Do Not Fear, Believe, Talitha Cumi

Proper 8B: Mark 5:21-43, Lam. 3:22-33

Desperate times call for desperate measures. And there is nothing like death and incurable sickness to make one more desperate. Quite honestly, it is because we cannot wait. We have this tendency to place ourselves in the middle of the universe and elevate whatever problems are going on as the most urgent. It’s why waiting rooms are so unpopular, with outdated magazines, people around that annoy us in some capacity, everyone waiting and upset when they are the next person called.

imagesSo it is that everyone is waiting upon Jesus. The crowd gathered because they all had a need to see Jesus. Let’s be honest, Jairus had just about as much of an emergency and definition of not waiting as anybody, his 12 year old daughter was dying! As any healthcare provider and ambulance driver can attest, traffic and crowds do not move aside even in cases of emergencies. With everyone’s personal agenda as top priority, trying to pull Jesus out of the crowd to take care of this little girl is difficult for Jairus.

You can’t help but wonder a bit, as we often do with our own situations, why didn’t Jesus make it easy on Jairus and Himself? He’s healed from a distance before, He could have just spoken the Word and she would have been better. For that matter, as many Christians ask and many non-Christians criticize, why doesn’t Jesus simply make His own universal healthcare reform with no need for tax breaks and subsidies by healing all disease in one fell swoop? Jesus however continues to make all matters of healing individualized.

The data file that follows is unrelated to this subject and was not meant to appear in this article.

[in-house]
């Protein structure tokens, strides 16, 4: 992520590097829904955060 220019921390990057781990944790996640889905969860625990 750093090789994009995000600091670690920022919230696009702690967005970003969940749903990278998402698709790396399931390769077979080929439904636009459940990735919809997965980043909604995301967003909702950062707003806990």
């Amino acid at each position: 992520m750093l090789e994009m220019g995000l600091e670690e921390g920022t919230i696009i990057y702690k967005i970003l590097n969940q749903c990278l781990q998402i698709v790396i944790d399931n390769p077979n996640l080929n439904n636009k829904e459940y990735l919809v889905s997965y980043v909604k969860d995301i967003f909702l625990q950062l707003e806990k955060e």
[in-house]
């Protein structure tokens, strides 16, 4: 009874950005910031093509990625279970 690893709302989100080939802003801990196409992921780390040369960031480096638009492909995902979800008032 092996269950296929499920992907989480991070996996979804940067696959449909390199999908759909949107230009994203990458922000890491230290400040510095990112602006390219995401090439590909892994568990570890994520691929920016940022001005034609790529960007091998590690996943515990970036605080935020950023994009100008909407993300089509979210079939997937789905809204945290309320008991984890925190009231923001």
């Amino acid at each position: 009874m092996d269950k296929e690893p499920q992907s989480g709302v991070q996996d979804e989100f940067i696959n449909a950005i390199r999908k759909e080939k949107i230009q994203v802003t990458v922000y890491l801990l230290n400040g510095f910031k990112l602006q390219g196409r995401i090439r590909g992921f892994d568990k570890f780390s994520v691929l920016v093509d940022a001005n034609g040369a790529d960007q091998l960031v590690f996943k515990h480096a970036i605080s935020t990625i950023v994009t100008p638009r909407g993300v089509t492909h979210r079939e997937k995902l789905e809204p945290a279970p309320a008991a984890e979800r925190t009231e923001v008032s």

With the death of his daughter on the line, Jairus is desperate. Imagine then the frustration. Imagine being in an ambulance, fully supplied with all that is needed and healing in sight. Imagine the frustration as traffic slows and not everyone moves over. Then, imagine the frustration as the medical team stops not for your emergency but along the way stops to take care of someone else. Which is precisely what happens.

This woman in the crowd has been bleeding for 12 years. Much more than a typical female problem, she’s been bleeding and probably very weak and ill through it all. Most of her resources have gone towards this issue and in fact any medical treatment she sought either did nothing or made matters worse. She probably didn’t think Jesus would dare lay His hands on her to heal her, for the law given clearly stated that touching such a woman made one unclean ritually (Lev. 15, 20, Ezekiel 18, 22, 36). So she takes a sneak attack. After all, what does she have to lose? He shouldn’t touch her according to the law but she knew He could heal her.

With a simple touch upon the garment of the Son of God, that which doctors, physicians, and medicine could not heal healed. Not just that the bleeding stopped, but that throughout her whole body she was made well. Then Jesus immediately turns and points it out and asks, “who touched me?” You can imagine the woman’s sense of embarrassment. She probably didn’t want her medical condition announced or known, but she was just happy it was healed. And besides, the Lord knew who touched Him but to the others it was a ridiculous question as everyone was crowded around Him.

But you see, Jesus isn’t about anonymous miracles. He takes everyone and everything in this creation very personally. He takes all conditions and all people personally. She’s slightly afraid, but Jesus consoles her with this simple proclamation, “daughter, your faith has made you well, go in peace.” She had already been healed of her bleeding, but at the Word of Jesus she was made well in body and soul. Already healed, her faith needed to hear it. For faith comes by hearing (Rom. 10:17). Faith, already received healing, delights in hearing and receiving more. In the midst of the crowd, in the midst of all the people around, it’s as if it is just Jesus and her. In the midst of the world, in the midst of our community, it’s Jesus speaking only to you, “your faith faith has made you well, your sin is forgiven, go in peace.”